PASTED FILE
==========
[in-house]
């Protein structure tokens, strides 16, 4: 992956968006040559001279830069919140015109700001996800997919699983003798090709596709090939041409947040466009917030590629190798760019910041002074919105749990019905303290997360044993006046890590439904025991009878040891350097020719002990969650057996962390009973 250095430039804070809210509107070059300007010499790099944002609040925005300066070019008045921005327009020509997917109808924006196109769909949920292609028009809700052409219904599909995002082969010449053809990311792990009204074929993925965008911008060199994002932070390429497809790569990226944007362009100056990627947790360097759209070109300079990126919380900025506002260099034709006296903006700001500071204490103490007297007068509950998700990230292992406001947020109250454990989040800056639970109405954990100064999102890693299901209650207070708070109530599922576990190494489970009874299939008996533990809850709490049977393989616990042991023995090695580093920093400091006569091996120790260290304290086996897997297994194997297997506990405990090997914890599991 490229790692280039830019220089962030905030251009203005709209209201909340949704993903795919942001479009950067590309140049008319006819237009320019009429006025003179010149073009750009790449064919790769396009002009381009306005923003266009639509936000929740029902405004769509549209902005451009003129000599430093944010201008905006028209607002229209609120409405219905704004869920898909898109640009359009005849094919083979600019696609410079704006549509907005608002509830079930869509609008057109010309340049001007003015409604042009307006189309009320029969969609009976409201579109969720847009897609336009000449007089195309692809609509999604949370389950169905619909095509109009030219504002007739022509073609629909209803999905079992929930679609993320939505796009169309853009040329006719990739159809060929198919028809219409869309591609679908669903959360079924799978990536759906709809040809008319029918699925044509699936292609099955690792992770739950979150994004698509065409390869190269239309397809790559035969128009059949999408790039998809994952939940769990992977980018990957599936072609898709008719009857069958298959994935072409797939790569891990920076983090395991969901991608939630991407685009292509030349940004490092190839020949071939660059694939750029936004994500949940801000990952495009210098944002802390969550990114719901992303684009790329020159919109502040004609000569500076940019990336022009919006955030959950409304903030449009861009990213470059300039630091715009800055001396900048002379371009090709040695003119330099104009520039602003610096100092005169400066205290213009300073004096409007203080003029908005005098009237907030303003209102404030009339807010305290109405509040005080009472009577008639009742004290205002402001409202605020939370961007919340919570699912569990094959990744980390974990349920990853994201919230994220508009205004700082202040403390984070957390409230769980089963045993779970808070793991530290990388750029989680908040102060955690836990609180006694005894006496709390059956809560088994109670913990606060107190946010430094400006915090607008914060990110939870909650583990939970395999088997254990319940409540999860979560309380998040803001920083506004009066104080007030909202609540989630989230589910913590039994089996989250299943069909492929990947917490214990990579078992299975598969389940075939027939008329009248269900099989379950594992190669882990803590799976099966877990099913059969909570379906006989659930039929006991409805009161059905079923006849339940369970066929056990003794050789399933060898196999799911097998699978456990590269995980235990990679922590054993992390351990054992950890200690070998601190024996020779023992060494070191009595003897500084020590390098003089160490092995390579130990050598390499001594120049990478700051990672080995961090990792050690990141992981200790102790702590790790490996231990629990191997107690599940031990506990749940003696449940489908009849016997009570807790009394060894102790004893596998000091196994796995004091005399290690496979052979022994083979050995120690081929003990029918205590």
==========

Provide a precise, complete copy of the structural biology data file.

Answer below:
[in-house]
């Protein structure tokens, strides 16, 4: 992956968006040559001279830069919140015109700001996800997919699983003798090709596709090939041409947040466009917030590629190798760019910041002074919105749990019905303290997360044993006046890590439904025991009878040891350097020719002990969650057996962390009973 250095430039804070809210509107070059300007010499790099944002609040925005300066070019008045921005327009020509997917109808924006196109769909949920292609028009809700052409219904599909995002082969010449053809990311792990009204074929993925965008911008060199994002932070390429497809790569990226944007362009100056990627947790360097759209070109300079990126919380900025506002260099034709006296903006700001500071204490103490007297007068509950998700990230292992406001947020109250454990989040800056639970109405954990100064999102890693299901209650207070708070109530599922576990190494489970009874299939008996533990809850709490049977393989616990042991023995090695580093920093400091006569091996120790260290304290086996897997297994194997297997506990405990090997914890599991 490229790692280039830019220089962030905030251009203005709209209201909340949704993903795919942001479009950067590309140049008319006819237009320019009429006025003179010149073009750009790449064919790769396009002009381009306005923003266009639509936000929740029902405004769509549209902005451009003129000599430093944010201008905006028209607002229209609120409405219905704004869920898909898109640009359009005849094919083979600019696609410079704006549509907005608002509830079930869509609008057109010309340049001007003015409604042009307006189309009320029969969609009976409201579109969720847009897609336009000449007089195309692809609509999604949370389950169905619909095509109009030219504002007739022509073609629909209803999905079992929930679609993320939505796009169309853009040329006719990739159809060929198919028809219409869309591609679908669903959360079924799978990536759906709809040809008319029918699925044509699936292609099955690792992770739950979150994004698509065409390869190269239309397809790559035969128009059949999408790039998809994952939940769990992977980018990957599936072609898709008719009857069958298959994935072409797939790569891990920076983090395991969901991608939630991407685009292509030349940004490092190839020949071939660059694939750029936004994500949940801000990952495009210098944002802390969550990114719901992303684009790329020159919109502040004609000569500076940019990336022009919006955030959950409304903030449009861009990213470059300039630091715009800055001396900048002379371009090709040695003119330099104009520039602003610096100092005169400066205290213009300073004096409007203080003029908005005098009237907030303003209102404030009339807010305290109405509040005080009472009577008639009742004290205002402001409202605020939370961007919340919570699912569990094959990744980390974990349920990853994201919230994220508009205004700082202040403390984070957390409230769980089963045993779970808070793991530290990388750029989680908040102060955690836990609180006694005894006496709390059956809560088994109670913990606060107190946010430094400006915090607008914060990110939870909650583990939970395999088997254990319940409540999860979560309380998040803001920083506004009066104080007030909202609540989630989230589910913590039994089996989250299943069909492929990947917490214990990579078992299975598969389940075939027939008329009248269900099989379950594992190669882990803590799976099966877990099913059969909570379906006989659930039929006991409805009161059905079923006849339940369970066929056990003794050789399933060898196999799911097998699978456990590269995980235990990679922590054993992390351990054992950890200690070998601190024996020779023992060494070191009595003897500084020590390098003089160490092995390579130990050598390499001594120049990478700051990672080995961090990792050690990141992981200790102790702590790790490996231990629990191997107690599940031990506990749940003696449940489908009849016997009570807790009394060894102790004893596998000091196994796995004091005399290690496979052979022994083979050995120690081929003990029918205590």